- Add 1/8 teaspoon of cinnamon to the dry ingredients to complement the apples.
- For tips from other TWD bakers, click here.

Ann Brettingen’s Swedish Apple Cake
adapted by Dorie Greenspan

3/4 cup all-purpose flour
1 teaspoon baking powder
Pinch of salt (optional)
1 extra-large egg or 1 large egg plus 1 large egg yolk
3/4 cup sugar
1/2 teaspoon pure vanilla extract (optional)
1 stick (4 ounces) unsalted butter, melted and cooled
1 to 1 1/2 apples (I used Fujis), peeled, cored and cut into 1/2-inch thick wedges
Apple, quince or ginger jelly or preserves, for glazing the cake (optional)

1. Center a rack in the oven and preheat the oven to 350°F. (345°F if your oven will do that.) Generously butter a 9-inch deep-dish pie plate or a similar sized cast-iron skillet.

2. Whisk together the flour, baking powder and salt, if you’re using it, and keep at hand.

3. Working in a mixing bowl with the whisk, beat the egg(s) and sugar together until thick and pale. Stir in the vanilla, if you’re using it, and then the melted butter. The mixture will be smooth and shiny. Stir in the dry ingredients and scrape the batter into the prepared pan. Top with the apples, making a spiral pattern. Leave some space between each slice, so the batter can puff up between the wedges – it looks much nicer with the puffs.

4. Slide the pan into the oven and bake for about 40 minutes, or until a knife inserted into the cake comes out clean. Transfer the cake to a cooling rack.

5. If you want to glaze the cake, warm a few spoonfuls of jelly and a splash of water in a microwave oven (or a saucepan) until the jelly liquefies. Brush the jelly over the hot cake.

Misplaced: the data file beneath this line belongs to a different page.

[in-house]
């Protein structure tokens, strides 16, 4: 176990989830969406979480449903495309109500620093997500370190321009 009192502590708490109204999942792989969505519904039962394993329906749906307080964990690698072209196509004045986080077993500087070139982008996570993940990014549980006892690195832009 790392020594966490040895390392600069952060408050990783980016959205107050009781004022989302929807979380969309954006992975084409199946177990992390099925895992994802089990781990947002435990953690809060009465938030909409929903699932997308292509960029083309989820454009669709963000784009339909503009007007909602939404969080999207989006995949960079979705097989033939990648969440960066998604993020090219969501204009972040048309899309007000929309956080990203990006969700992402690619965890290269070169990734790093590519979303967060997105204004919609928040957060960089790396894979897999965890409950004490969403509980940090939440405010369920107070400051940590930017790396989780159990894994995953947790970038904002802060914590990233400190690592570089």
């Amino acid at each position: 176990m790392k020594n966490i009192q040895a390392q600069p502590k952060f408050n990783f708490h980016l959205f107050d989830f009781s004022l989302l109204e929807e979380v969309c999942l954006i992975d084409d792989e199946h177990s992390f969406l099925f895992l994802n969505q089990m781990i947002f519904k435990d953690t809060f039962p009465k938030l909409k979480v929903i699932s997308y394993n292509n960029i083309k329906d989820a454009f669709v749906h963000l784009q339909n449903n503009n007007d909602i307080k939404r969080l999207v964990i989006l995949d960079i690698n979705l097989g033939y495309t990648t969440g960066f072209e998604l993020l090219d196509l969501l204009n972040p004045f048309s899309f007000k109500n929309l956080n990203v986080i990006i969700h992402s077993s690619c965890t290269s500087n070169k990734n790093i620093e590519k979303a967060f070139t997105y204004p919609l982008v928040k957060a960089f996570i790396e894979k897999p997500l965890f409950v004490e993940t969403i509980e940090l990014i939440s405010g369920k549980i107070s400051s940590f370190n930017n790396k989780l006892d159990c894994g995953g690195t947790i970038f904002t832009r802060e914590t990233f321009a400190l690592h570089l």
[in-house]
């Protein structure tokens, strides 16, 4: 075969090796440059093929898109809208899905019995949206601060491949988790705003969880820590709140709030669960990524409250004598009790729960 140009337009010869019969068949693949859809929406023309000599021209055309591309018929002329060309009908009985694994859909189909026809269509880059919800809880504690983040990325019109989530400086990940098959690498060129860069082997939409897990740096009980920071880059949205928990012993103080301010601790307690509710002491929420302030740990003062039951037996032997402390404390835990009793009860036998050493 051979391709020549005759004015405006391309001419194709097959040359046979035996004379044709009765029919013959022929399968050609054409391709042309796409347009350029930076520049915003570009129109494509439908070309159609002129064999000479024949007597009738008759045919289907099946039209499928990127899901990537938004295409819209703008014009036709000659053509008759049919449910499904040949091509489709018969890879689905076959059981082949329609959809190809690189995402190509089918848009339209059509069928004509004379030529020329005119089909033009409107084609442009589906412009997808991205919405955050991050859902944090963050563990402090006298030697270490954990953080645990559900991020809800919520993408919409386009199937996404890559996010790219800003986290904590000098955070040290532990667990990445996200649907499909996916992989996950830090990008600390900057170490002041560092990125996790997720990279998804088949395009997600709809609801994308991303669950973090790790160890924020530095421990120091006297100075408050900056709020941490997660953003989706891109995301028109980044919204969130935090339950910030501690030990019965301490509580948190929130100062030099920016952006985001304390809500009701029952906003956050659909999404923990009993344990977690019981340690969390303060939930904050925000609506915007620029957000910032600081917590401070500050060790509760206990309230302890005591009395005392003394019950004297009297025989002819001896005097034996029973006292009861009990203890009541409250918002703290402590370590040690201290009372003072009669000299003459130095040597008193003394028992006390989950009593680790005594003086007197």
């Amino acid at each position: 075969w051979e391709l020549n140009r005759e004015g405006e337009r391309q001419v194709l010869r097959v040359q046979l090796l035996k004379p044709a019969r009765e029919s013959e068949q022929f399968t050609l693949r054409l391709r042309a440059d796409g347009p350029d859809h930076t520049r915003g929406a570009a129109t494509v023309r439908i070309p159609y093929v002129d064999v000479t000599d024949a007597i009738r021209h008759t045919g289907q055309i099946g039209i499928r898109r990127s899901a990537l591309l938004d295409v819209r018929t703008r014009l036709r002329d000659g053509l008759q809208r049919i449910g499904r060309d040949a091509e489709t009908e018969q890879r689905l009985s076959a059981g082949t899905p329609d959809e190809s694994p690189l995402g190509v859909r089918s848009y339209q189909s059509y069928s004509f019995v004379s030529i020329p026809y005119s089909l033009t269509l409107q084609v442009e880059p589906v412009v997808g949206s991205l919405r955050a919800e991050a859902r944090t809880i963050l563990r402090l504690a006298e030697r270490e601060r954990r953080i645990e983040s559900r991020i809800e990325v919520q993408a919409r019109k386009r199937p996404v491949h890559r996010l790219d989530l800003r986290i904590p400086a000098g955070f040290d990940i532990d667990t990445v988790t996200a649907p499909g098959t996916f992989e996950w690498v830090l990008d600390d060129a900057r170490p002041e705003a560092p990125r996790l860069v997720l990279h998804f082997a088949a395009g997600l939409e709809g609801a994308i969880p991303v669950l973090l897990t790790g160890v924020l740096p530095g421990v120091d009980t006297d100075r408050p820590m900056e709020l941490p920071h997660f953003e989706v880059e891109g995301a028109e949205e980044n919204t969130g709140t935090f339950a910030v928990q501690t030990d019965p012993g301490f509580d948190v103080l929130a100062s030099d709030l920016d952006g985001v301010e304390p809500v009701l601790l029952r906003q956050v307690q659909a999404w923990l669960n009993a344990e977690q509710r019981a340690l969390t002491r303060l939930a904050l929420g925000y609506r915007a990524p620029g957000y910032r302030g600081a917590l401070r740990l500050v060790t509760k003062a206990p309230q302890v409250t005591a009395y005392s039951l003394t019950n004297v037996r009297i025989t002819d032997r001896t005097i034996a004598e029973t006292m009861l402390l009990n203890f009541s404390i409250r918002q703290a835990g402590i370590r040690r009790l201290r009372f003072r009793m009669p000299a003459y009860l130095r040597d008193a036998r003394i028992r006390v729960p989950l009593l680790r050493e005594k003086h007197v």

6. Let the cake cool for at least 15 minutes, or wait until it reaches room temperature, before you cut it into wedges to serve.

Yield: 6 Servings.

Storing: Cooled and covered, the cake will keep overnight at room temperature, but it’s best served shortly after it’s baked.

Tuesday, April 6, 2010

Coconut Tea Cake (TWD)

This week's Tuesdays with Dorie (TWD) recipe was actually the Mocha-Walnut Marbled Bundt Cake, but in the spirit of Easter, our leader Laurie let us swap weeks and we were allowed to make the Coconut Tea Cake from last week, chosen by Carmen of Carmen Cooks.

Time was short, and this recipe was a breeze to whip up. I made the coconut lime version, with the use of lime sugar and rum in the batter. The lime flavor was subtle, though I could definitely see pretty little flecks of lime zest in the finished product. As for the coconut, I could recognize the bits of shredded coconut in each bite, but I was hoping that the addition of coconut milk would lend a stronger coconut flavor.

Still, the cake came out pretty moist and we all enjoyed it on Easter. I had intentions of making a nice glaze or a coconut cream cheese frosting for this cake, but time got away from me and I had more fun taking pictures of my dear daughter (she'll be 5 months next week already!!!) and her first Easter instead :)

Thanks, Carmen, for hosting this (last) week. If you would like the recipe, you can find it here. Make sure you check out the TWD Blogroll, to see how everyone else enjoyed this coconut-y treat!

* Recipes notes:
- Take the cake out just as it begins to turn a nice golden color. Leave it in too long and it will dry out. Mine was done right around 60 minutes.
- For tips from other TWD bakers, click here.